UTIs – Your questions answered

Urinary tract infections (also known as UTIs) are the second most common type of infection in the body. 80% of women will...

If you have ever suffered with cystitis or a kidney infection, you understand the burning, need-the-toilet-ASAP feeling all too well.

Urinary tract infections (also known as UTIs) are the second most common type of infection in the body. 80% of women will develop one during their lifetime (with 20-30% of those having recurrent episodes).

SYMPTOMS

Cystitis is a lower urinary tract infection (UTI) and pyelonephritis is an upper urinary tract infection involving the kidneys. The term UTI can refer to both.

An upper UTI (Pyelonephritis) is generally associated with pain over the kidneys - just below the rib cage - and a high temperature. Upper UTIs are potentially more serious than lower UTIs because there is a risk of kidney damage.

Q. What are the symptoms of a UTI?

A.

Symptoms of a lower UTI:

  • a need to urinate more frequently
  • pain or discomfort when passing urine
  • urgent need to urinate
  • the passage of small amounts of urine
  • burning and stinging in the urethral area (dysuria)
  • blood in the urine (haematuria)
  • cloudy urine
  • unpleasant smell from the urine
  • passing urine more than once at night (nocturia)
  • abdominal and back pain
  • feeling of tenderness around the pelvis
  • fever
  • nausea

Symptoms of an upper UTI:

  • a high temperature (fever) of 38ºC (100.4ºF) or above
  • uncontrollable shivering
  • nausea
  • vomiting
  • diarrhoea
  • pain in the side, back or groin (can range from moderate to severe, often worse when urinating)
  • you may also experience the symptoms of a lower UTI because the infection can spread from your kidneys to your lower urinary tract

CAUSES

Q. Are bacteria the cause for a UTI?

A. E.coli is the bacteria that is known to cause the majority of UTIs, which would suggest that the infection originates in the bowel. UTIs are much more common in women than in men, as the opening of the bladder and the opening of the bowel are very close together in a woman’s anatomy.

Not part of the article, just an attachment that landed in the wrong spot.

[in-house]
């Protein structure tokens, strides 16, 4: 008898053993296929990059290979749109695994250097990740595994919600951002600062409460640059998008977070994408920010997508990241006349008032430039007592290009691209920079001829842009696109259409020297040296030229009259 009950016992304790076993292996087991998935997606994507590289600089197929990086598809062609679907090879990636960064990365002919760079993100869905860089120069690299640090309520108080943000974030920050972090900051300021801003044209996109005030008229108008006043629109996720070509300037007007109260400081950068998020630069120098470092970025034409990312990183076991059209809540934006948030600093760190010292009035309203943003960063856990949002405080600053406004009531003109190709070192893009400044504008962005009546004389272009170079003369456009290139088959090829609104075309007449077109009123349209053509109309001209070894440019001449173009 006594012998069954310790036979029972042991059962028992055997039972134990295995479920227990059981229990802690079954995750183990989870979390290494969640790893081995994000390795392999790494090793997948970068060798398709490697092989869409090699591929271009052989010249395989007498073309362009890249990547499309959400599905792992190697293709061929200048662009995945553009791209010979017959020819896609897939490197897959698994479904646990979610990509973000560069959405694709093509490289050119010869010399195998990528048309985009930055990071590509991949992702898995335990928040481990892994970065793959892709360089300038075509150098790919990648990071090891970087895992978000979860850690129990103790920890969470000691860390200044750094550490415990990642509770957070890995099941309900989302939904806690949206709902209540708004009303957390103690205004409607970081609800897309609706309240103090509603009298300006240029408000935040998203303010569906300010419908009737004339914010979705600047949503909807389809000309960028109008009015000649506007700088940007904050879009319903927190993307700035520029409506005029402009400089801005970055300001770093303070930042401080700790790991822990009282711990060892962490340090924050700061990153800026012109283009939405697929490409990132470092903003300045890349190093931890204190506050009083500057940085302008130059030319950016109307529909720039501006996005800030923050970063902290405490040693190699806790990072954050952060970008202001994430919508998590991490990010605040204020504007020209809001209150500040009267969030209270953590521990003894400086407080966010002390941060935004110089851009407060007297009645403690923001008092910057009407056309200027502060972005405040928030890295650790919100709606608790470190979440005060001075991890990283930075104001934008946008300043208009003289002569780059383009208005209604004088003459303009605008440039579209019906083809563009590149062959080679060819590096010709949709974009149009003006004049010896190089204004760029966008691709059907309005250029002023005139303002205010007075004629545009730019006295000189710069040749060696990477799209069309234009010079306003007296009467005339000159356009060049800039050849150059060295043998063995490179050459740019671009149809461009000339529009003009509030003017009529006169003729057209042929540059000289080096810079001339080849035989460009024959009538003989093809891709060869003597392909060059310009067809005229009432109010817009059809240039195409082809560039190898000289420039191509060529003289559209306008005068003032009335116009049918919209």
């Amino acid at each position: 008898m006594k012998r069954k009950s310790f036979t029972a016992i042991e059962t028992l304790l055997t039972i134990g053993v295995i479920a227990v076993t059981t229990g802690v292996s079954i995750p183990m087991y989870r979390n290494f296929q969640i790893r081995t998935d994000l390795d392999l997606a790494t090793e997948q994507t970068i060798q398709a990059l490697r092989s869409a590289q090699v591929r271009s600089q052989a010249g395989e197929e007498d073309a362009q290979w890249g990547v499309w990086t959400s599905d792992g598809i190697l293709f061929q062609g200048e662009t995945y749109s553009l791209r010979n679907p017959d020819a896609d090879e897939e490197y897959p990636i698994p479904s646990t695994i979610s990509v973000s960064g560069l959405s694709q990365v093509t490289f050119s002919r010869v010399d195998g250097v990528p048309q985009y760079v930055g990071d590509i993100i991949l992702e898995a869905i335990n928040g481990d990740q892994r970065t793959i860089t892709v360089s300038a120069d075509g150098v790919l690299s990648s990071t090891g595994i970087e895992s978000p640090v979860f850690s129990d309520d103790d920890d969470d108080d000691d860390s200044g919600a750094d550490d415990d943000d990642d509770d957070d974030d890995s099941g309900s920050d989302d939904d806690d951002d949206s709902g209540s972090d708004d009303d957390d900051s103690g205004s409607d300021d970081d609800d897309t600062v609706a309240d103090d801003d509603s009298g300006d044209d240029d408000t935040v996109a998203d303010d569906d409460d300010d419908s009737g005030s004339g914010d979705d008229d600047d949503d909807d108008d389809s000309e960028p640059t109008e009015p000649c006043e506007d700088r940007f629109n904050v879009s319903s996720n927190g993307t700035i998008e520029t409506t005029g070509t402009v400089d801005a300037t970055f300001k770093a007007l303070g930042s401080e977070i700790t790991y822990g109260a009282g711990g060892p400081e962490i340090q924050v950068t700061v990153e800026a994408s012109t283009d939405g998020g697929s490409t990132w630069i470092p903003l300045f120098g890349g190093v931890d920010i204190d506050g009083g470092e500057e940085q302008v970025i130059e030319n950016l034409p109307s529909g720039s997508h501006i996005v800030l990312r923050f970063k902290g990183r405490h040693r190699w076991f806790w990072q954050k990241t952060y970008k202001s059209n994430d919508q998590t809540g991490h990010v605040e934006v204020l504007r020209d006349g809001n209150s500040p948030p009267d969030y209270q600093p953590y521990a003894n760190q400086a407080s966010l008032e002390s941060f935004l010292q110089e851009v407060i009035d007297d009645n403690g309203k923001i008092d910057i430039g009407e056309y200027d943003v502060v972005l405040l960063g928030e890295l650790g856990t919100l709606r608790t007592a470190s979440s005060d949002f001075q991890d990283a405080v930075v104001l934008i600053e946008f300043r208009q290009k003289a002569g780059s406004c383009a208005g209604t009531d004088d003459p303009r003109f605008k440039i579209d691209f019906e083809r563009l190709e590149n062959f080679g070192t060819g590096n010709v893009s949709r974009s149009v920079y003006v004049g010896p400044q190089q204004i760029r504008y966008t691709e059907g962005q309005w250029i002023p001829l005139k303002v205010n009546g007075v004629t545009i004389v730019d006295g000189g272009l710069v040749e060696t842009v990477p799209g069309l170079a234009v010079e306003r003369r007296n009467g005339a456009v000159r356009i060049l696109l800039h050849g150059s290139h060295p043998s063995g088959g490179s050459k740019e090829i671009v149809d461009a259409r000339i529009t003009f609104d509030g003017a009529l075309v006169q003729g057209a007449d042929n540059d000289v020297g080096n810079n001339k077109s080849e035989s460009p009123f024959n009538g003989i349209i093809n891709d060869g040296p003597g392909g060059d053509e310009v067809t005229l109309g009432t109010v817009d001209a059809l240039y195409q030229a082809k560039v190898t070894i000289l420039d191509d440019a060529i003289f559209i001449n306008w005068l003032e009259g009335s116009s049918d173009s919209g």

Q. Why did I get a UTI after sexual intercourse?

A. Female anatomy is a factor here again in terms of spreading bacteria. Some women note that particular sexual positions and acts can increase their risk of a UTI. Avoidance of anything artificial in the vaginal area is advised; such as coloured or flavoured condoms, novelty lubricants and spermicidal gels.

Q. Are there other causes or risk factors for UTI development?

A.

  • Diabetes
  • kidney stones
  • congenital urology abnormalities
  • having a condition that prevents you from fully emptying your bladder
  • recent surgery
  • having a urinary catheter
  • constipation
  • haemorrhoidal disease
  • a weakened immune system (from undergoing chemotherapy, for example)
  • you are male and have an enlarged prostate gland, preventing the bladder from emptying fully
  • you use a diaphragm as a form of contraception (can put pressure on the bladder, preventing it from emptying fully)

DIAGNOSIS

Q. When should I go to the doctor?

A. Don’t delay a GP visit. It is much easier to treat a UTI when it is developing than when symptoms are further along.

Q. What does it mean if there is blood in my urine?

A. If there is blood in your urine, your infection will be called ‘haemorrhagic cystitis or haemorrhagic UTI’. It is quite common and does not mean that anything sinister is happening. If this happens, make sure to see your GP and they will arrange for you to be reviewed by a urologist.

Q. How is a UTI diagnosed?

A. A UTI is diagnosed by your GP if you present with symptoms characteristic to the infection and abnormalities on a dipstick urinalysis test. These abnormalities may include the presence of white cells, nitrites and blood in the urine.

There are a number of circumstances where testing is usually recommended. These are:

  • In all cases of UTI in men. UTIs are uncommon in men, so it is important to rule out other possible causes of the symptoms
  • In cases of a suspected upper UTI. These infections have a higher risk of complications, so a careful assessment of the state of the urinary tract needs to be made
  • UTIs that occur in pregnant women. Pregnant women have a slightly higher risk of developing complications
  • In cases where a person has blood in their urine. Although unlikely, this could be a symptom of bladder cancer, so it is important to rule out or confirm the diagnosis
  • In cases where a person has a risk factor that makes them more vulnerable to developing serious complications, such as having a weakened immune system